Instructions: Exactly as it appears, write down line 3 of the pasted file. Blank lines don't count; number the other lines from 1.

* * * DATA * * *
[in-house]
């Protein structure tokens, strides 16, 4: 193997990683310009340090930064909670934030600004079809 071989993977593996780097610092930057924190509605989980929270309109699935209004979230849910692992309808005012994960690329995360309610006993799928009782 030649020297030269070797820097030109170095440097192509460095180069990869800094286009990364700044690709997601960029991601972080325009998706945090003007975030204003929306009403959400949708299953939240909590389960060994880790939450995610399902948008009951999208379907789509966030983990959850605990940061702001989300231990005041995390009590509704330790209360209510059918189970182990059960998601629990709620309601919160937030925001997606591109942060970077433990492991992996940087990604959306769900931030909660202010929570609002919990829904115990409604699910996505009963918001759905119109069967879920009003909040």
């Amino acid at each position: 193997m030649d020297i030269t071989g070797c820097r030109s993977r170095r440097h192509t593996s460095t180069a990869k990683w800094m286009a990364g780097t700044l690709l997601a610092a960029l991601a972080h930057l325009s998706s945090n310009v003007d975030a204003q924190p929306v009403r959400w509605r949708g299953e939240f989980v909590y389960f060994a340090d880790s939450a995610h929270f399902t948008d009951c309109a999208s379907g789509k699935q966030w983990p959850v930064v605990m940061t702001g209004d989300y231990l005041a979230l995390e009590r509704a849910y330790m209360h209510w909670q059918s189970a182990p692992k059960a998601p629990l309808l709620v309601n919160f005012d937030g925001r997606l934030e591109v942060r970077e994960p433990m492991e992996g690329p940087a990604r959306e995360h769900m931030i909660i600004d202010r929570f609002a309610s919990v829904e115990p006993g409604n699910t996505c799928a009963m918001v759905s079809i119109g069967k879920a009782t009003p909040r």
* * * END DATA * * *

């Amino acid at each position: 193997m030649d020297i030269t071989g070797c820097r030109s993977r170095r440097h192509t593996s460095t180069a990869k990683w800094m286009a990364g780097t700044l690709l997601a610092a960029l991601a972080h930057l325009s998706s945090n310009v003007d975030a204003q924190p929306v009403r959400w509605r949708g299953e939240f989980v909590y389960f060994a340090d880790s939450a995610h929270f399902t948008d009951c309109a999208s379907g789509k699935q966030w983990p959850v930064v605990m940061t702001g209004d989300y231990l005041a979230l995390e009590r509704a849910y330790m209360h209510w909670q059918s189970a182990p692992k059960a998601p629990l309808l709620v309601n919160f005012d937030g925001r997606l934030e591109v942060r970077e994960p433990m492991e992996g690329p940087a990604r959306e995360h769900m931030i909660i600004d202010r929570f609002a309610s919990v829904e115990p006993g409604n699910t996505c799928a009963m918001v759905s079809i119109g069967k879920a009782t009003p909040r």